the name and address of the little host or hostess, using white ink on black paper.
The dining-room should also be in total darkness, except for the light given by the Jack-o'-lanterns, until the guests are seated, when they should unmask. The supper could be served in this dim light or the lights turned up and the room made brilliant. After the supper is over and while the guests are still seated a splendid idea would be to extinguish all the lights and to have one or more of the party tell ghost stories.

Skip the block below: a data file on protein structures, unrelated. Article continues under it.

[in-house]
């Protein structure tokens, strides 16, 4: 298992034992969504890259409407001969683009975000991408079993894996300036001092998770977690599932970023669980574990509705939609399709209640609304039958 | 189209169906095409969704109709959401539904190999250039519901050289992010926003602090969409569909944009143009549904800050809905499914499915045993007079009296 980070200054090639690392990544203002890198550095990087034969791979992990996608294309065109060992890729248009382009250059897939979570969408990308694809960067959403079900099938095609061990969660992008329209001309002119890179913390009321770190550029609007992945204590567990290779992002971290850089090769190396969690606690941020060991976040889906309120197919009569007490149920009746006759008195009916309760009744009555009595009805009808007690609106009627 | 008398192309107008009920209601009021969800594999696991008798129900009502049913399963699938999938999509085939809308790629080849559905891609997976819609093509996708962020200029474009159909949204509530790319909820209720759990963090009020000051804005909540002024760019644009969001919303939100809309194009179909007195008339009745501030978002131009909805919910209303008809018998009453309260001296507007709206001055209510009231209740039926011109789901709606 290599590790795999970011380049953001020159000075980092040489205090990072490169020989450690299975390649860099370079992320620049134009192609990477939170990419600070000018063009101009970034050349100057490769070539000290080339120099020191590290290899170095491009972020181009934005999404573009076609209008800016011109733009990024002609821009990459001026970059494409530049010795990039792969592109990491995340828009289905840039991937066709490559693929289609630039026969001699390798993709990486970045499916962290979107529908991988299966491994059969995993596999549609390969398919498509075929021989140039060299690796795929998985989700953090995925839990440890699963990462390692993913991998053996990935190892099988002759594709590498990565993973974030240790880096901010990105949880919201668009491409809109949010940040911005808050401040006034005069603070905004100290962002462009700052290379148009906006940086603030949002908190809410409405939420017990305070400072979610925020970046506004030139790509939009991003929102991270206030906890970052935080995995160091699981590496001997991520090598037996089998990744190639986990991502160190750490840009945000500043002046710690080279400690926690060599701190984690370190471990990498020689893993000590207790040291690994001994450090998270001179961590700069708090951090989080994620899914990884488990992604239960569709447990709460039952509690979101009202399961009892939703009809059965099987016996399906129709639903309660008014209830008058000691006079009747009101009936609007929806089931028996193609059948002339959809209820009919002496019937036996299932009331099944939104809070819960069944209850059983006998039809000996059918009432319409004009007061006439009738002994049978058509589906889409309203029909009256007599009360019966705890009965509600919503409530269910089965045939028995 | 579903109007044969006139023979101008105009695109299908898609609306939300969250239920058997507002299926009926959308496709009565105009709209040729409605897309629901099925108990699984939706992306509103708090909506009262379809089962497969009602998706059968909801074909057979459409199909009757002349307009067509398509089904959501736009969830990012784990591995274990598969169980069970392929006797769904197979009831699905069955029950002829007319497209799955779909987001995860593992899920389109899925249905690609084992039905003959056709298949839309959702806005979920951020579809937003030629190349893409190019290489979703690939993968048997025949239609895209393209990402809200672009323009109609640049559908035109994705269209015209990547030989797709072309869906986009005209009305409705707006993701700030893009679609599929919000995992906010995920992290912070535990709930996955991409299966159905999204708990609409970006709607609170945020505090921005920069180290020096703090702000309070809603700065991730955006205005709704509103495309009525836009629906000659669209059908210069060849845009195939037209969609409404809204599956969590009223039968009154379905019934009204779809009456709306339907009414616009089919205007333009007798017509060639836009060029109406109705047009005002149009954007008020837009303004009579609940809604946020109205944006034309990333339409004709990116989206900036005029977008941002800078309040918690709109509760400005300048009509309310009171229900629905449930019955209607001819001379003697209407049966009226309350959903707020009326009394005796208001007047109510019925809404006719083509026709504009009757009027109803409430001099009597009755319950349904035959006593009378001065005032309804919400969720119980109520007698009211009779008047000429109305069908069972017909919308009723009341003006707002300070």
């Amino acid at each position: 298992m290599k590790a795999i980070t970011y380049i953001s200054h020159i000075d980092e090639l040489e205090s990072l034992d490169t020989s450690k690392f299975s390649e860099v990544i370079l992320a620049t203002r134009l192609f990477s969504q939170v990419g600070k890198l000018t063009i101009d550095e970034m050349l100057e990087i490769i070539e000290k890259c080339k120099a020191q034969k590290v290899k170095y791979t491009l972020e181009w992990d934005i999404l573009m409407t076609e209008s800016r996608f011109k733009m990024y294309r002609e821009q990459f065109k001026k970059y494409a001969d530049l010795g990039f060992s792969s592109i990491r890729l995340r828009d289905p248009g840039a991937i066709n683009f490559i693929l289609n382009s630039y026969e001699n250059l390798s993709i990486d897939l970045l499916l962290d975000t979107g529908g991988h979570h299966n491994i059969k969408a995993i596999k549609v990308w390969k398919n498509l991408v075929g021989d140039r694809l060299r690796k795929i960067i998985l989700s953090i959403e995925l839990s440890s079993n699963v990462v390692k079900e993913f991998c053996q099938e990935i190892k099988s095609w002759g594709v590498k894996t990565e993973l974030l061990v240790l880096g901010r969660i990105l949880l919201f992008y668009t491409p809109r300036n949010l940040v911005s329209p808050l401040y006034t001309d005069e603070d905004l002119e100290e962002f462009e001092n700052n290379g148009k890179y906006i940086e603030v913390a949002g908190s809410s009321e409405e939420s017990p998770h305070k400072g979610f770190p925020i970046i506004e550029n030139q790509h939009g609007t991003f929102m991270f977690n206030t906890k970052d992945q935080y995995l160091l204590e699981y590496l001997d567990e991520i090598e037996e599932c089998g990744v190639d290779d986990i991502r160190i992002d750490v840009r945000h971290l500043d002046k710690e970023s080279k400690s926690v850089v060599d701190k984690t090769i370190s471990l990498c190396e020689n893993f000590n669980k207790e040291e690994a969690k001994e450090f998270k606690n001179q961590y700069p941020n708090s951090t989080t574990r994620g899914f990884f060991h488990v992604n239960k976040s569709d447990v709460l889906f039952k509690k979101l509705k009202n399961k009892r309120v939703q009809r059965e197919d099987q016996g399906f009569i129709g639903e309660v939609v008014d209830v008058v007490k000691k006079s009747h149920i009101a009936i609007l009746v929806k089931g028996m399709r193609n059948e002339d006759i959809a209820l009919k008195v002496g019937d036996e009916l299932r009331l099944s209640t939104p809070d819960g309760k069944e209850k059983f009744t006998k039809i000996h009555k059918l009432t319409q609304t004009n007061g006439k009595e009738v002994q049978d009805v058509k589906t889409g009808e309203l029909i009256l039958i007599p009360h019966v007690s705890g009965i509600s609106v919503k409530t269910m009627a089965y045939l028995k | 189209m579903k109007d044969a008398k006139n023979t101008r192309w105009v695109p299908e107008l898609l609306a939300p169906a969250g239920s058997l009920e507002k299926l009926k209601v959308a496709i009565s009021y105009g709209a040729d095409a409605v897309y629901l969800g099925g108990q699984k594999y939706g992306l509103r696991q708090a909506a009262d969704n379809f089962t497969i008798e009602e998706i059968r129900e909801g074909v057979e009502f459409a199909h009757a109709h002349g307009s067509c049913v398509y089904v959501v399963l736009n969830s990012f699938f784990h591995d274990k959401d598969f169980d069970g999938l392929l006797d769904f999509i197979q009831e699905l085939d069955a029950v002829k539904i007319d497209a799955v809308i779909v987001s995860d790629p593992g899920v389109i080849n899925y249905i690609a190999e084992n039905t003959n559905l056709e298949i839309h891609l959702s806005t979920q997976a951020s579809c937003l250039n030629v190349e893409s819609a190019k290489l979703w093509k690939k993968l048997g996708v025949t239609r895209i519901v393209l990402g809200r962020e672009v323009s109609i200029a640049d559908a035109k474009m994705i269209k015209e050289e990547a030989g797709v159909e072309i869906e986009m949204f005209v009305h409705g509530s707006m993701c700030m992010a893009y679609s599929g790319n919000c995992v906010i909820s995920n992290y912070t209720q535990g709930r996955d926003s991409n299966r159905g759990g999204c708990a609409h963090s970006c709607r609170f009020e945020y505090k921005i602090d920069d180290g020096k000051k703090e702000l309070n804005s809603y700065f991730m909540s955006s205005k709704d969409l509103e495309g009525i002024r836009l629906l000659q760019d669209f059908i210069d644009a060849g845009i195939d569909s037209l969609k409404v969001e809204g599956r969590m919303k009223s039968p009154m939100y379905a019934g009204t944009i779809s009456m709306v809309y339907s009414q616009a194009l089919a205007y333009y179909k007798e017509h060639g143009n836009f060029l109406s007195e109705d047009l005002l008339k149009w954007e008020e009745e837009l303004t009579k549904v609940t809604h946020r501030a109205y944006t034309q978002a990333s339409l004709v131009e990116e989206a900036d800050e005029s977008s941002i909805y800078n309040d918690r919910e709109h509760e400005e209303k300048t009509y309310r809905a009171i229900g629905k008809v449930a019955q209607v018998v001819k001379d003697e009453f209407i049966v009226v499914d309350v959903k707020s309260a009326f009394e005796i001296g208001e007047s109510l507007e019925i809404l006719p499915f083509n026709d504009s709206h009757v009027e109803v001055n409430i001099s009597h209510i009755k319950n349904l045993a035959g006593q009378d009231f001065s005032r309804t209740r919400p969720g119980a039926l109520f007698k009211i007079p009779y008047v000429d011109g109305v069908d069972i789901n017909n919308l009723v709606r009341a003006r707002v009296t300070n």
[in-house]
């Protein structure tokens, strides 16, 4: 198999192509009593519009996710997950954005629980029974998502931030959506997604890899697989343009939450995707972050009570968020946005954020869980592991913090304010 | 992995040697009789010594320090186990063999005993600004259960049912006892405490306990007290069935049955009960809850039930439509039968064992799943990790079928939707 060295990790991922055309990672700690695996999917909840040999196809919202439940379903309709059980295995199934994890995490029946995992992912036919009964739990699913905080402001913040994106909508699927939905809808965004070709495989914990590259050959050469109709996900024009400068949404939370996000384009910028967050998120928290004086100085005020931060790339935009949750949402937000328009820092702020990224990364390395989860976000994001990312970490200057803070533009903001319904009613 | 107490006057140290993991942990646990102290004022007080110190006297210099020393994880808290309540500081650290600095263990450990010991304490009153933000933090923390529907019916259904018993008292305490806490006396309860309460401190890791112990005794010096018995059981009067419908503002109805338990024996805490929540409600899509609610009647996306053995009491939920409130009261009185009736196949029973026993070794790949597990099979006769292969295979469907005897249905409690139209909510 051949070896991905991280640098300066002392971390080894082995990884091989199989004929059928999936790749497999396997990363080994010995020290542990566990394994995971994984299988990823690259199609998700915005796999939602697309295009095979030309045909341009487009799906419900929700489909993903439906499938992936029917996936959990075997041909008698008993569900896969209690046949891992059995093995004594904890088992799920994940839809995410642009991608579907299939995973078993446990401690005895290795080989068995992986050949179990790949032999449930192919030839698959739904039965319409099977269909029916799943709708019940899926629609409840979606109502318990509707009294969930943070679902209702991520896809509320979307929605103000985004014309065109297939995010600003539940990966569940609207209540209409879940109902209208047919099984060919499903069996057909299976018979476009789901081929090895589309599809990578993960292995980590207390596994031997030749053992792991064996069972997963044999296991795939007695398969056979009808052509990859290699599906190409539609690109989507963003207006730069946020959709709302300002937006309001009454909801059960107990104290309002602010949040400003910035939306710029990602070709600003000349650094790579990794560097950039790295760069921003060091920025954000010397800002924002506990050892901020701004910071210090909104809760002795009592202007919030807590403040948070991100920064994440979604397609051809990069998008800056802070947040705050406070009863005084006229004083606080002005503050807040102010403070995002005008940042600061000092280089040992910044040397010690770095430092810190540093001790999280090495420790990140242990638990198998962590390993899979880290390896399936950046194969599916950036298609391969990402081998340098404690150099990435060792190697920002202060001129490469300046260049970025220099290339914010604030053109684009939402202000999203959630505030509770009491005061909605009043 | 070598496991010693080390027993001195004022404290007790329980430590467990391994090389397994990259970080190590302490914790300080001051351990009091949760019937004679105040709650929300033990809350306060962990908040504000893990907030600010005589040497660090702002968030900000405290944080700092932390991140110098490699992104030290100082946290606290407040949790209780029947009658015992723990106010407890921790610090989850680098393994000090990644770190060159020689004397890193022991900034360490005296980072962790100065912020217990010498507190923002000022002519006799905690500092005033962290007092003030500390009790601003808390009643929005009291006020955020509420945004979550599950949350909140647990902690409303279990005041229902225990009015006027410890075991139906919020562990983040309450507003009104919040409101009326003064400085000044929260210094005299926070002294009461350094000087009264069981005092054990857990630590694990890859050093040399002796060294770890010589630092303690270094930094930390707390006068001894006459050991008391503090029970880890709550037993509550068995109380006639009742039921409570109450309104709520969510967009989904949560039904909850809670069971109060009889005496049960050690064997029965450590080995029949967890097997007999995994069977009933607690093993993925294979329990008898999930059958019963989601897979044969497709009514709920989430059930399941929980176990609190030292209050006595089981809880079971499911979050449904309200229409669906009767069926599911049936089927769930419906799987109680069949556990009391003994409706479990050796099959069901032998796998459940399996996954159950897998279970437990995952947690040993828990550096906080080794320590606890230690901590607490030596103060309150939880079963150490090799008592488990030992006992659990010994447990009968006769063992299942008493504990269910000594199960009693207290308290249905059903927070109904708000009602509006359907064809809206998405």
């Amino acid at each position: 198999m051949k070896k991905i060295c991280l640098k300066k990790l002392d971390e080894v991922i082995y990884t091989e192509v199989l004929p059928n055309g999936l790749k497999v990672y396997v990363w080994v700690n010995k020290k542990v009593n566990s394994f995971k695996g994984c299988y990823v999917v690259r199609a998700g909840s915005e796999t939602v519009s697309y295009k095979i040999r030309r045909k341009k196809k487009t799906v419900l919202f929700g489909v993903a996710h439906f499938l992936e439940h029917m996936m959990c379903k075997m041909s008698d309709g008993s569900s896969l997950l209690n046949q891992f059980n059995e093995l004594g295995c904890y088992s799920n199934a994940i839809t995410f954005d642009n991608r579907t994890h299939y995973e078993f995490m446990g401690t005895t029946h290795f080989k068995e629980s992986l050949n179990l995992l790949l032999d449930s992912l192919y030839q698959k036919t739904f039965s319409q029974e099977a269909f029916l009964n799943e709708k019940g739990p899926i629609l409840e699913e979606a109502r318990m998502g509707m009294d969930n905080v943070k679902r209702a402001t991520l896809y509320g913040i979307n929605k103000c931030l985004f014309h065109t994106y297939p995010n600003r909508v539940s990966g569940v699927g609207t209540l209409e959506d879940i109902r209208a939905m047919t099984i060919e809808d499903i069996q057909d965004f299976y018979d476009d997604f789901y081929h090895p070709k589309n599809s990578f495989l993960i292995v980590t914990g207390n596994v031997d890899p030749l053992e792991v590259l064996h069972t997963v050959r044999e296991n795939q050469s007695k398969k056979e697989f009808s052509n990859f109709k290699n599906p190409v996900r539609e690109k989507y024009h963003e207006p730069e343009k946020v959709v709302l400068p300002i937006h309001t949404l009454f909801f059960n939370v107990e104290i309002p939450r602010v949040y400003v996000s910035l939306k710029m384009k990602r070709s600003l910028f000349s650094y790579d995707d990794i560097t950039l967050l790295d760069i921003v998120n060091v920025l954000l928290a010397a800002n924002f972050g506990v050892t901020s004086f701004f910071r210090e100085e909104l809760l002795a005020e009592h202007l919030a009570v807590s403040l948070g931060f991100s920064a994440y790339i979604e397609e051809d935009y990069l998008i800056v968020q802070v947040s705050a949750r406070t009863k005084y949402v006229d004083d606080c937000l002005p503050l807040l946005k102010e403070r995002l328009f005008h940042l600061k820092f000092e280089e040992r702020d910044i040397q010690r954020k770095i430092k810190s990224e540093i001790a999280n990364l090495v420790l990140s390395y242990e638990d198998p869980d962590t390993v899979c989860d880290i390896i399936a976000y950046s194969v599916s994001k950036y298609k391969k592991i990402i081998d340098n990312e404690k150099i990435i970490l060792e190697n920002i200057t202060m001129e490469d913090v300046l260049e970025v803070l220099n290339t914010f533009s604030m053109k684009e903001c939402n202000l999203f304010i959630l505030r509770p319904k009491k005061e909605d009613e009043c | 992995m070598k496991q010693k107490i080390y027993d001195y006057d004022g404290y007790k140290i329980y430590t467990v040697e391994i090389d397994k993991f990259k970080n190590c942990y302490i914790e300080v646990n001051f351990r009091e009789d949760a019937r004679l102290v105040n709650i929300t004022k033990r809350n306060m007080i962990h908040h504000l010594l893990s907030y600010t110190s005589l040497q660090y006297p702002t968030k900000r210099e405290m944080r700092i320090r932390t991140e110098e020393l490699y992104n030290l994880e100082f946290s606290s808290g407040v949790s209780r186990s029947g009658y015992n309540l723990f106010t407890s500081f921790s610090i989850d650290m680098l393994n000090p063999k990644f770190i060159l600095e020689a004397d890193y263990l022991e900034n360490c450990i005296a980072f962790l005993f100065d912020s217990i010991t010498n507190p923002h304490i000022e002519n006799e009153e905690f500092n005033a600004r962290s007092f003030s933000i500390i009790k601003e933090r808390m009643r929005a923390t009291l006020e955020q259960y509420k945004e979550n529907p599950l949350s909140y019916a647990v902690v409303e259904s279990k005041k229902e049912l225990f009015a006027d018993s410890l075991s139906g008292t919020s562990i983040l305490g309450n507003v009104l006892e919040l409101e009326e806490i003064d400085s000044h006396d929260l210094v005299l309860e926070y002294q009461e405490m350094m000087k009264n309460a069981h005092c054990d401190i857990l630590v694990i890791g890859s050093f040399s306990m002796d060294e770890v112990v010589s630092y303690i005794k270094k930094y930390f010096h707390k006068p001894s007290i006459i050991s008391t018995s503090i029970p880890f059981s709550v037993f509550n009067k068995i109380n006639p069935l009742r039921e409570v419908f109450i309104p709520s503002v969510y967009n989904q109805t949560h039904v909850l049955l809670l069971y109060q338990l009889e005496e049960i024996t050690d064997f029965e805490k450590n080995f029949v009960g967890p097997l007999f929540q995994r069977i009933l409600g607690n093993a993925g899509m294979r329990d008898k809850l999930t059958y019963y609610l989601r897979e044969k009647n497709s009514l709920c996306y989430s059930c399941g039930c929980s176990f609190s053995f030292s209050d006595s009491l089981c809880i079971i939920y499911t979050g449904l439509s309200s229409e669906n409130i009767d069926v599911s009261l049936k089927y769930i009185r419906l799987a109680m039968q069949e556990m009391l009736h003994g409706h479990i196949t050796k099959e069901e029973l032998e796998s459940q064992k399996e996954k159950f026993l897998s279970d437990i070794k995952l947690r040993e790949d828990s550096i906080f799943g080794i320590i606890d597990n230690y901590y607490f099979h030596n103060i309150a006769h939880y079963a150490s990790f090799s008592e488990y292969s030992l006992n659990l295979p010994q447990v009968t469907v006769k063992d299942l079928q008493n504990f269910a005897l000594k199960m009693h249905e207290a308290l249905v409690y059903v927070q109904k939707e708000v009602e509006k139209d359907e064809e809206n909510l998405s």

Have a large pumpkin on a stand or table from which hang as many ribbons as there are guests. Have one end of the ribbon attached to a small card in the pumpkin on which may be a little water color sketch of pumpkin, apples, witch, ghost or other appropriate design together with a number. Have red ribbon for the girls and yellow ribbon for the boys, with corresponding numbers. Let each guest draw a ribbon from the pumpkin and find their partner by number.
Another suggestion is to have the hall totally dark with the door ajar and no one in sight to welcome the guests. As they step in they are surprised to be greeted by some one dressed as a ghost who extends his hand which is covered with wet salt.
The following games and tests of fate and fortune will furnish entertainment for children